Obesity becoming a global menace

A study published in The New England Journal of Medicine (NEJM) has drawn attention to the alarming pace at which obesity is growing worldwide. The study, which was conducted in 195 countries over a 30-year period, reveals that around 10% of the world’s population is obese. Not only has the incidence of obesity grown over the past few decades but it has also doubled in 73 countries. With over a quarter of its population obese, the US leads the world in the incidence of obesity while Egypt with 35% leads with regard to adult obesity. Although India is not among the world toppers in terms of the incidence of obesity, the number of obese people is very high. Of particular concern it its large number of obese children. Of the world’s roughly 108 million obese children in 2015, 14.4 million were Indian. Indeed, India stands second to China with regard to the number of obese children. Obesity is “a growing and disturbing global public health crisis,” the NEJM article observes. Indeed, many countries are in the grip of an obesity epidemic. Its implications are grave. Obesity raises the risks of cardiovascular disease, stroke, hypertension and diabetes and contributes to over 7% of all deaths. In addition to its implications for human health and longevity is the financial burden it imposes on individuals, families and society.

Obesity deserves immediate global attention and intervention. A better understanding of this problem will help us tackle it robustly; myths surrounding it need to be busted. Obesity was long-thought to be a disease that afflicted those who ate too much and the rich, a problem that was of concern to economically advanced countries only. This isn’t the case. Obesity is growing rapidly in the not-so-rich countries too, including those with chronic food shortages. Again, a country can have a large number of underweight and obese people. India, which stands first and second with regard to the largest number of underweight and obese children, is a classic example. Studies also show that in addition to genetics, the kind of food rather than the am­ount one eats increases a person’s chances of becoming obese with sedentary lifestyles and lack of exer­cise contributing to obesity as well.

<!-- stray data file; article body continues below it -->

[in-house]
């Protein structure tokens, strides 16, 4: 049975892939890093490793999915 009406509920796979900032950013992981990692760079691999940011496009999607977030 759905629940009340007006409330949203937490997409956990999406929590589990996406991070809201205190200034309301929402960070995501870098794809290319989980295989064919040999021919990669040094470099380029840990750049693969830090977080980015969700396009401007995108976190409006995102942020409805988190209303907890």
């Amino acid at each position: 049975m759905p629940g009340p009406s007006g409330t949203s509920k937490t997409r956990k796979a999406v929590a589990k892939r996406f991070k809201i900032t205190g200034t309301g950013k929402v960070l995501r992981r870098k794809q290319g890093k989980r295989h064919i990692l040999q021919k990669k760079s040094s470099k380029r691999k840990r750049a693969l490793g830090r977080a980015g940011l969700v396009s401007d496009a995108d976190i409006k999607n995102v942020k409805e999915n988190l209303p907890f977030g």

India needs to quantify the prevalence of obesity in terms of Indian body types and norms rather than the western ones. Importantly, we need to understand that quick solutions to obesity are not necessarily the best ones. Indeed, solutions such as bariatric surgery, which is growing in popularity for cosmetic reasons, should be resorted to only as the last option to deal with obesity. Instead, health authorities must encourage lifestyle changes as well as nutritious and balanced diets.

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